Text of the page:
Belize Diary

Dangerous Flora

This doesn’t run away: be very careful with it.



Drip drip drip: chichem oozes from a nearby tree. Taken by Jenny in 2003 with a Canon Elph. Click for bigger picture.

Ah, sap! It’s all New England and maple sugar candy, right? Not quite. Down in Belize, some trees ooze chichem, an entirely different type of sap. If it hits your bare skin, it causes a third-degree burn & massive welts (about 1/2" tall, I recall). Moreover, it has a tendency to spread, because it’s a sticky oil, so you have to be careful.

So how do you get hit by chichem? Basically by being inexperienced. A lot of students, when clearing brush, tend to be a bit wild when they swing their machetes, and hit nearby trees willy-nilly. (The Maya workers use much more short, controlled movements when using the machete). When the students hit the trees, the chichem flies, and hits… their bare skin, because the students are wearing short-sleeve shirts. Ouch.

There is a traditional cure. Take the red & peeling bark of the tree often growing nearby the chichem (the locals call it the “tourist tree”), boil it for some time & apply as a salve to the affected area. Magic!



I find this truly evil: escoba. Taken by Jenny in 2003 with a Canon Elph. Click for bigger picture

Sing, Muse, of the bane of my existence down in Belize! Picture it: you’re walking through the jungle (we’ll use the less politically correct term for this, as it’s more evocative of nature’s fundamental hostility), and you’re tripping over every !@!$#&£$! vine that’s crawling along the ground. As you stumble, you reach out to a young sapling to keep yourself upright and… you’re rewarded with a handful (literally) of needles. Meet escoba.

Oh, and while the needles piercing your flesh of course hurt, that’s not the real problem. No, the real problem is the mold growing on the underside of the needles that gives you a nasty infection.

I was never stuck with escoba, though not for lack of trying. I remember at one point thinking that it was better to take a tumble down a hill, and suffer whatever resulting consequences, than to grab onto this damned thing.

Bullhorn Acacia


Keep your hands to yourself: thorns waiting for tasty flesh. Taken by Jenny in 2003 with a Canon Elph. Click for bigger picture

Julie Saul says that this is in all likelihood Bullhorn Acacia. A good name for it — the thorns do look like bull’s horns. In this example you see the more or less mature sapling with the large thorns sticking out. This you can see easily: it’s when they’re young, and all you have are these wispy, hair-like tendrils swirling about your head, with sharp little thorns that you don’t see until they’re two inches away, that you realise just how evil these things are.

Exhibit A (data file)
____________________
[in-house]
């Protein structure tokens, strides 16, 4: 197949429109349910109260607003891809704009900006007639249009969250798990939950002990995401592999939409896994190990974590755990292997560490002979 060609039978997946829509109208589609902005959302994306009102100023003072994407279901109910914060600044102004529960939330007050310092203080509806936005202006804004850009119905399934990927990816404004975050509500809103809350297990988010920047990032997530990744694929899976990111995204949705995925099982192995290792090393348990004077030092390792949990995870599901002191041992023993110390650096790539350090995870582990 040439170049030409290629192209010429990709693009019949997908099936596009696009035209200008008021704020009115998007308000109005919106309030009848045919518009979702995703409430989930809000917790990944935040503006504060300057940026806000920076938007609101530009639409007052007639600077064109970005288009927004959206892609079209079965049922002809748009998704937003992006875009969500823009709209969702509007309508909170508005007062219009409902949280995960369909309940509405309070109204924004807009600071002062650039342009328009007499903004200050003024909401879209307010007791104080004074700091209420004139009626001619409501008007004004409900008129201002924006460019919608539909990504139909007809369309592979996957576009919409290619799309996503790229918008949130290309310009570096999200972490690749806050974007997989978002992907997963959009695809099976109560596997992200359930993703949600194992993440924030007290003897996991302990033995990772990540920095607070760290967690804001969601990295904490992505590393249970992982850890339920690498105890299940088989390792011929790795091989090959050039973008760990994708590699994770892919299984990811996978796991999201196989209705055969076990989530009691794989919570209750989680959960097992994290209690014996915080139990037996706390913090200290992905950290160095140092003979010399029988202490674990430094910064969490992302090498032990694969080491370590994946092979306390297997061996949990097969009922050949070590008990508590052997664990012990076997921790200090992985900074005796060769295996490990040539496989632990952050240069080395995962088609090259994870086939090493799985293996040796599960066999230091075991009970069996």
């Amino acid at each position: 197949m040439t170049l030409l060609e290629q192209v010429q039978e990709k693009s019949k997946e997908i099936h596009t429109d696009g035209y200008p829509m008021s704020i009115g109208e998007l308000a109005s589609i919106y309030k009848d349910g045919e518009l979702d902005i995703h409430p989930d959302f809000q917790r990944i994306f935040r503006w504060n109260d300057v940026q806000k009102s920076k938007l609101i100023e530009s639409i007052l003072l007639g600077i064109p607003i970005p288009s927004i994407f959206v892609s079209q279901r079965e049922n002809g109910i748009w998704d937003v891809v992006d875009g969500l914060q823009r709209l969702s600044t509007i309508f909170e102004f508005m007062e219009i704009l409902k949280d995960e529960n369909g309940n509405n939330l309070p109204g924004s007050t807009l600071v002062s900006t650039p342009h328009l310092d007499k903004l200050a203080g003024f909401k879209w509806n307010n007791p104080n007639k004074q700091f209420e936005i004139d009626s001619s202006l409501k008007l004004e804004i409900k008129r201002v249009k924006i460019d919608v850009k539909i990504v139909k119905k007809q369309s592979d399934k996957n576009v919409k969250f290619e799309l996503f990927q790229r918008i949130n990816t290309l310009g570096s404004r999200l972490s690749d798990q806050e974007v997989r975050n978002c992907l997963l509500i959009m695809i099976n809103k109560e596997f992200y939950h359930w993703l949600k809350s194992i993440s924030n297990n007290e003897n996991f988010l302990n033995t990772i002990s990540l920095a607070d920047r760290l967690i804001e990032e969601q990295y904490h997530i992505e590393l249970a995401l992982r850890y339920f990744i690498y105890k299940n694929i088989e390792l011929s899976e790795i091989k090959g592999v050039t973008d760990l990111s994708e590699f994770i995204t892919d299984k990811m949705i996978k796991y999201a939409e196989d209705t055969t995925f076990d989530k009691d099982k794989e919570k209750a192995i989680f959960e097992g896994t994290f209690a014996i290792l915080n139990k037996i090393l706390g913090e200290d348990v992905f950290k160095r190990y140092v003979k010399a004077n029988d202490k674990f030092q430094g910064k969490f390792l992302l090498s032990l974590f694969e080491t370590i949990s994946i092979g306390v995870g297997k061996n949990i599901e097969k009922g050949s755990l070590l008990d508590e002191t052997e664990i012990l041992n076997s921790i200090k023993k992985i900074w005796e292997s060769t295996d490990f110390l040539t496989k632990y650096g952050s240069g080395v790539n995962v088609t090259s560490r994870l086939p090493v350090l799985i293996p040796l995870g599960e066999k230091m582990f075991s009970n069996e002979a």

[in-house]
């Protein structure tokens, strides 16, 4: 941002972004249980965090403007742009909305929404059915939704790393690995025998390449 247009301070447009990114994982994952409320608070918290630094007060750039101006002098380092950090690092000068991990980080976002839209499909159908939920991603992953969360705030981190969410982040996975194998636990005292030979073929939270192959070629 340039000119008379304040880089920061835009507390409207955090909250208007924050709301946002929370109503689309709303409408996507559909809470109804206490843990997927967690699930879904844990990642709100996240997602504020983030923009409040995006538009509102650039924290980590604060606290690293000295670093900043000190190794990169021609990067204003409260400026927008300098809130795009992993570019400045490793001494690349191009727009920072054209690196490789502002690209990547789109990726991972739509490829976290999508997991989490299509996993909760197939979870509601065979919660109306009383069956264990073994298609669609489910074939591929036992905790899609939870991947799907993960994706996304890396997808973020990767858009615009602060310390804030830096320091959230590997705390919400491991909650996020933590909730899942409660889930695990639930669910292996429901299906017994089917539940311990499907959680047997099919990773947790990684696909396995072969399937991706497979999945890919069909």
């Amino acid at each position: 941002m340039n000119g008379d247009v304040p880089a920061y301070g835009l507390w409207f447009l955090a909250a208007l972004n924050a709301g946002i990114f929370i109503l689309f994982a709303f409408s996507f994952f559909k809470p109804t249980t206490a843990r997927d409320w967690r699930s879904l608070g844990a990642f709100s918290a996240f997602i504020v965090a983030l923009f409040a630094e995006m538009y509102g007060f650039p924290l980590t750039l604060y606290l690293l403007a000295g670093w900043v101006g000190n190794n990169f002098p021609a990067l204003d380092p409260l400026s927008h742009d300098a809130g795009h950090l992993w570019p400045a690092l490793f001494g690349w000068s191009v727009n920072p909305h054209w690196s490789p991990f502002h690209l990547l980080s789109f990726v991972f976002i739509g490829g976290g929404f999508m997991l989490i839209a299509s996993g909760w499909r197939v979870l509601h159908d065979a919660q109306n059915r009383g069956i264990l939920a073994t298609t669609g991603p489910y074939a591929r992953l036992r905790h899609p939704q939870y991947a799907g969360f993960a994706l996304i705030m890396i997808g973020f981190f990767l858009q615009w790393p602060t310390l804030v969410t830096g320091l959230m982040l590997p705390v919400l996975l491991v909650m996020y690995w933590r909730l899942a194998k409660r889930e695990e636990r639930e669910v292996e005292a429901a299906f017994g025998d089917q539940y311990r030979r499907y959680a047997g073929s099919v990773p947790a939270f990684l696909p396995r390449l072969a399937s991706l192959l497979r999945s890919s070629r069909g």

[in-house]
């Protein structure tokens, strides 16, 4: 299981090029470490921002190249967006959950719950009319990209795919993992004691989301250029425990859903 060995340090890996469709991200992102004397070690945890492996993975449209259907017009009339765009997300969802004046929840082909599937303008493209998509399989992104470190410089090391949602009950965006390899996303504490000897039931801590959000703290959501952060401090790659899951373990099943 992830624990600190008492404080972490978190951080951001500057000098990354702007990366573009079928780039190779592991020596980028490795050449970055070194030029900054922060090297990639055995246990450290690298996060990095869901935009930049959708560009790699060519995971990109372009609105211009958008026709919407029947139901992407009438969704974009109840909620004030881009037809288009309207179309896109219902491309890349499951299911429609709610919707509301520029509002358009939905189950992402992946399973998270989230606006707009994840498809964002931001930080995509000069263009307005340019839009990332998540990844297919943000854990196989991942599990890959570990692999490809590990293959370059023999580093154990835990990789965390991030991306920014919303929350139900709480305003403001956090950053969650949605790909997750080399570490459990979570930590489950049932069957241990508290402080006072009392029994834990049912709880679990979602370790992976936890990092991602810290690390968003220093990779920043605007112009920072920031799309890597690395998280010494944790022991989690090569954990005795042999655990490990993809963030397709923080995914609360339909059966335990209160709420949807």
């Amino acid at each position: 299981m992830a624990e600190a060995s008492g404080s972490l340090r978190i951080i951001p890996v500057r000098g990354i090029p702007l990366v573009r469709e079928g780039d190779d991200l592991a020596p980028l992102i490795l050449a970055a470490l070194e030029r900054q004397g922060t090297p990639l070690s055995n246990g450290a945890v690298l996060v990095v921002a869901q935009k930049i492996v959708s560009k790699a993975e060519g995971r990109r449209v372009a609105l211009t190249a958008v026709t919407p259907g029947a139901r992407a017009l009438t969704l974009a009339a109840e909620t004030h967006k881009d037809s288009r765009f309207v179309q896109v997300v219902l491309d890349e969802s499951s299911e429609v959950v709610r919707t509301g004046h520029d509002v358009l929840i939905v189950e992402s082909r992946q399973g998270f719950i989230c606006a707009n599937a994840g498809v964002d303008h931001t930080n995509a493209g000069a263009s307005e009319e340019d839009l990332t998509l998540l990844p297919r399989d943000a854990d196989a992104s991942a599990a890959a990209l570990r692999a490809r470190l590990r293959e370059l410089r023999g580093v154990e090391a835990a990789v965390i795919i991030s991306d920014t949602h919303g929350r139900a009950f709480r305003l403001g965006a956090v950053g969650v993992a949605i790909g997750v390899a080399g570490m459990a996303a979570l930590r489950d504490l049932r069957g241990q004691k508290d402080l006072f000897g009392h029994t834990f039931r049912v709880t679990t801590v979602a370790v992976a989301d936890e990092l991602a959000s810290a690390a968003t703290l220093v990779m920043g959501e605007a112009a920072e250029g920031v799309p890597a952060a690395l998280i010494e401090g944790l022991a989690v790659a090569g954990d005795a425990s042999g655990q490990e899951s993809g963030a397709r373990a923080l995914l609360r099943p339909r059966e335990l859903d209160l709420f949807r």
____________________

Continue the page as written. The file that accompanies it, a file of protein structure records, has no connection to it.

But let’s up the nightmare quotient, shall we? When it’s mature, those thorns are hollow, and filled with… ants. So, when it sticks you, suddenly you’re covered with ants wondering what happened to their happy home.

This stuff is naturally cleared from paths that the student make through the jungle because it’s just so irritating. As far as I know, it’s not dangerous per se — after all, Jenny got stuck by some of this in 2004 (the young tendril kind, not the ant nightmare kind), and she appears to be all right. But I think it certainly merits its place on this page.

Strangler Figs

Strangler fig

Slowly taken over: a strangler fig takes another victim. Taken in 2003 with a Kodak DC290. Click for bigger picture

The danger here is not to people, but to trees. Strangler figs start to climb their host, and then then grow & grow around them. Eventually, they surround the tree — and strangle the life out of it. Eventually the tree rots away, and all you have is a massive strangler fig with a hollow core. All the while it’s dropping tendrils to the ground looking for another victim.

To tell the truth, I don’t know how prevalent these stranglers are: they seem to grow in patches, and other areas seem mercifully (for the trees at least) free of them. I didn’t see that many in the Dos Barbaras area, although when we went to Lamanai (where this photo was taken), there were quite a few. Also, I seem to recall seeing some at La Milpa. Perhaps they just weren’t big enough at Dos Barbaras.

Destructive as they are, I can’t help but be struck by their beauty.

More flora